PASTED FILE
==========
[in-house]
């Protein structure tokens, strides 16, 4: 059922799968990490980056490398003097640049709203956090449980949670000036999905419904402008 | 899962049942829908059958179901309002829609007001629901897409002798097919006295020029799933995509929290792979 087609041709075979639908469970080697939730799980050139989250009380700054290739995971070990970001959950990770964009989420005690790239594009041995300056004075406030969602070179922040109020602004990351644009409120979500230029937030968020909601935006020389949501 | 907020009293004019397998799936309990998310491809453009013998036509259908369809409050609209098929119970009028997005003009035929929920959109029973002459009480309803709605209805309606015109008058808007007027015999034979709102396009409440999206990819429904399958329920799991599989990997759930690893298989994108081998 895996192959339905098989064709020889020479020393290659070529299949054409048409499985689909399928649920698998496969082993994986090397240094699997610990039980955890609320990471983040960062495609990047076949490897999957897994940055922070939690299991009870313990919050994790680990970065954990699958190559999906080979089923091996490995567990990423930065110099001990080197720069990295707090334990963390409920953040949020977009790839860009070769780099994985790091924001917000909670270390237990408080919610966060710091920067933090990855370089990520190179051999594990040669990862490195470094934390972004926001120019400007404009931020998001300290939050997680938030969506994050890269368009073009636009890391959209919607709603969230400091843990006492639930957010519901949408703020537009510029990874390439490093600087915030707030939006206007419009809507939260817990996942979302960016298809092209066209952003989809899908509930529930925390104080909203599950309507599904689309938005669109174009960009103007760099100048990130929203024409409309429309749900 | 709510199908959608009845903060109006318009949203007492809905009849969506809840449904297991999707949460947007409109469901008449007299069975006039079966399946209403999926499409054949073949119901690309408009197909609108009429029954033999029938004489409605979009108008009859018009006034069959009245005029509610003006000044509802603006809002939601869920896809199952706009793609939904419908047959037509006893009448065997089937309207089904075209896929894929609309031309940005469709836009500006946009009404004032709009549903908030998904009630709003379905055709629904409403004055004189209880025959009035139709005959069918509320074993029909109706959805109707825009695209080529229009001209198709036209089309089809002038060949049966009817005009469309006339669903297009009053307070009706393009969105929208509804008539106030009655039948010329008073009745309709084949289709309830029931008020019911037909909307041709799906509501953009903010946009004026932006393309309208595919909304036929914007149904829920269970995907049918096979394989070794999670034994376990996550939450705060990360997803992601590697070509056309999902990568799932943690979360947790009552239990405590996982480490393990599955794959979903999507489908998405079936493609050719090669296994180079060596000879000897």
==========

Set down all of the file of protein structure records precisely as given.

[in-house]
């Protein structure tokens, strides 16, 4: 059922799968990490980056490398003097640049709203956090449980949670000036999905419904402008 | 899962049942829908059958179901309002829609007001629901897409002798097919006295020029799933995509929290792979 087609041709075979639908469970080697939730799980050139989250009380700054290739995971070990970001959950990770964009989420005690790239594009041995300056004075406030969602070179922040109020602004990351644009409120979500230029937030968020909601935006020389949501 | 907020009293004019397998799936309990998310491809453009013998036509259908369809409050609209098929119970009028997005003009035929929920959109029973002459009480309803709605209805309606015109008058808007007027015999034979709102396009409440999206990819429904399958329920799991599989990997759930690893298989994108081998 895996192959339905098989064709020889020479020393290659070529299949054409048409499985689909399928649920698998496969082993994986090397240094699997610990039980955890609320990471983040960062495609990047076949490897999957897994940055922070939690299991009870313990919050994790680990970065954990699958190559999906080979089923091996490995567990990423930065110099001990080197720069990295707090334990963390409920953040949020977009790839860009070769780099994985790091924001917000909670270390237990408080919610966060710091920067933090990855370089990520190179051999594990040669990862490195470094934390972004926001120019400007404009931020998001300290939050997680938030969506994050890269368009073009636009890391959209919607709603969230400091843990006492639930957010519901949408703020537009510029990874390439490093600087915030707030939006206007419009809507939260817990996942979302960016298809092209066209952003989809899908509930529930925390104080909203599950309507599904689309938005669109174009960009103007760099100048990130929203024409409309429309749900 | 709510199908959608009845903060109006318009949203007492809905009849969506809840449904297991999707949460947007409109469901008449007299069975006039079966399946209403999926499409054949073949119901690309408009197909609108009429029954033999029938004489409605979009108008009859018009006034069959009245005029509610003006000044509802603006809002939601869920896809199952706009793609939904419908047959037509006893009448065997089937309207089904075209896929894929609309031309940005469709836009500006946009009404004032709009549903908030998904009630709003379905055709629904409403004055004189209880025959009035139709005959069918509320074993029909109706959805109707825009695209080529229009001209198709036209089309089809002038060949049966009817005009469309006339669903297009009053307070009706393009969105929208509804008539106030009655039948010329008073009745309709084949289709309830029931008020019911037909909307041709799906509501953009903010946009004026932006393309309208595919909304036929914007149904829920269970995907049918096979394989070794999670034994376990996550939450705060990360997803992601590697070509056309999902990568799932943690979360947790009552239990405590996982480490393990599955794959979903999507489908998405079936493609050719090669296994180079060596000879000897």